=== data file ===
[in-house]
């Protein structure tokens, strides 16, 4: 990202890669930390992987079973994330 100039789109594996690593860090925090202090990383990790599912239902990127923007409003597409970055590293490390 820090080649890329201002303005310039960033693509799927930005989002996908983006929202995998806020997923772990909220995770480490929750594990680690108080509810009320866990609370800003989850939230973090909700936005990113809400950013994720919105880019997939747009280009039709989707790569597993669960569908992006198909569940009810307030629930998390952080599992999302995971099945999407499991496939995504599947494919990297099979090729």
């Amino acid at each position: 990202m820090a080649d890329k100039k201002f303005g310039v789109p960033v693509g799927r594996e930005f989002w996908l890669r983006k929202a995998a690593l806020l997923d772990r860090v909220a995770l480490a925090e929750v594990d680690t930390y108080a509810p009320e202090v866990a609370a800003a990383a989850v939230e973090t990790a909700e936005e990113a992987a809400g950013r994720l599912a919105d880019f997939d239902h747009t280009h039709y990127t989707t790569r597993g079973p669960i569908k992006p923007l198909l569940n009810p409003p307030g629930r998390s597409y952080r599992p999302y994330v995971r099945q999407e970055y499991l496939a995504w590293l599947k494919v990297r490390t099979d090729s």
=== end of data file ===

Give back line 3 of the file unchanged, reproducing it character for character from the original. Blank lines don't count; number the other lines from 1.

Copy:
């Amino acid at each position: 990202m820090a080649d890329k100039k201002f303005g310039v789109p960033v693509g799927r594996e930005f989002w996908l890669r983006k929202a995998a690593l806020l997923d772990r860090v909220a995770l480490a925090e929750v594990d680690t930390y108080a509810p009320e202090v866990a609370a800003a990383a989850v939230e973090t990790a909700e936005e990113a992987a809400g950013r994720l599912a919105d880019f997939d239902h747009t280009h039709y990127t989707t790569r597993g079973p669960i569908k992006p923007l198909l569940n009810p409003p307030g629930r998390s597409y952080r599992p999302y994330v995971r099945q999407e970055y499991l496939a995504w590293l599947k494919v990297r490390t099979d090729s």